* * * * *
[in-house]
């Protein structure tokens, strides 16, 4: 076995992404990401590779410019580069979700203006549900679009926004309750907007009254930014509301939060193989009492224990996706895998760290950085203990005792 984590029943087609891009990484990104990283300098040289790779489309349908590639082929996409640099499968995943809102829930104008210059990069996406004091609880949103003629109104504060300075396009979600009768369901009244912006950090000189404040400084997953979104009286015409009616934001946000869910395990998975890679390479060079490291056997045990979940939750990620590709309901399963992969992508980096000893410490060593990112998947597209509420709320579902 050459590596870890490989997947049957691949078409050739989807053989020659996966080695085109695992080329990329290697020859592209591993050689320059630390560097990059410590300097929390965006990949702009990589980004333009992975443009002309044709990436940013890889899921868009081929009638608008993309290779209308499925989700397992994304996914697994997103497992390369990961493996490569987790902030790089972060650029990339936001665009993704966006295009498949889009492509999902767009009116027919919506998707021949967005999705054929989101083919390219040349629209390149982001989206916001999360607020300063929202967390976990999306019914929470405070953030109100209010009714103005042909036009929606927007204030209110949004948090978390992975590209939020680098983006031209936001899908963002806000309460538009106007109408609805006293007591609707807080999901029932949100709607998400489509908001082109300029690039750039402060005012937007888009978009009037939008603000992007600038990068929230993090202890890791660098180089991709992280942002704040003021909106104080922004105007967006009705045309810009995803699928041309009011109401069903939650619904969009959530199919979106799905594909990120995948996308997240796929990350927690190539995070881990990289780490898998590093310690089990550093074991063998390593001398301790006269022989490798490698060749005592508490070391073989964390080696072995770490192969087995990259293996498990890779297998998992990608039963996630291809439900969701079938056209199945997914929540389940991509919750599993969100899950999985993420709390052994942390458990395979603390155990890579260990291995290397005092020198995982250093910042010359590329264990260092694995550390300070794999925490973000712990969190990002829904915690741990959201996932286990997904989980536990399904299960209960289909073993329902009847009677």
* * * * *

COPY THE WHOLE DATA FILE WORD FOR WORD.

[in-house]
């Protein structure tokens, strides 16, 4: 076995992404990401590779410019580069979700203006549900679009926004309750907007009254930014509301939060193989009492224990996706895998760290950085203990005792 984590029943087609891009990484990104990283300098040289790779489309349908590639082929996409640099499968995943809102829930104008210059990069996406004091609880949103003629109104504060300075396009979600009768369901009244912006950090000189404040400084997953979104009286015409009616934001946000869910395990998975890679390479060079490291056997045990979940939750990620590709309901399963992969992508980096000893410490060593990112998947597209509420709320579902 050459590596870890490989997947049957691949078409050739989807053989020659996966080695085109695992080329990329290697020859592209591993050689320059630390560097990059410590300097929390965006990949702009990589980004333009992975443009002309044709990436940013890889899921868009081929009638608008993309290779209308499925989700397992994304996914697994997103497992390369990961493996490569987790902030790089972060650029990339936001665009993704966006295009498949889009492509999902767009009116027919919506998707021949967005999705054929989101083919390219040349629209390149982001989206916001999360607020300063929202967390976990999306019914929470405070953030109100209010009714103005042909036009929606927007204030209110949004948090978390992975590209939020680098983006031209936001899908963002806000309460538009106007109408609805006293007591609707807080999901029932949100709607998400489509908001082109300029690039750039402060005012937007888009978009009037939008603000992007600038990068929230993090202890890791660098180089991709992280942002704040003021909106104080922004105007967006009705045309810009995803699928041309009011109401069903939650619904969009959530199919979106799905594909990120995948996308997240796929990350927690190539995070881990990289780490898998590093310690089990550093074991063998390593001398301790006269022989490798490698060749005592508490070391073989964390080696072995770490192969087995990259293996498990890779297998998992990608039963996630291809439900969701079938056209199945997914929540389940991509919750599993969100899950999985993420709390052994942390458990395979603390155990890579260990291995290397005092020198995982250093910042010359590329264990260092694995550390300070794999925490973000712990969190990002829904915690741990959201996932286990997904989980536990399904299960209960289909073993329902009847009677």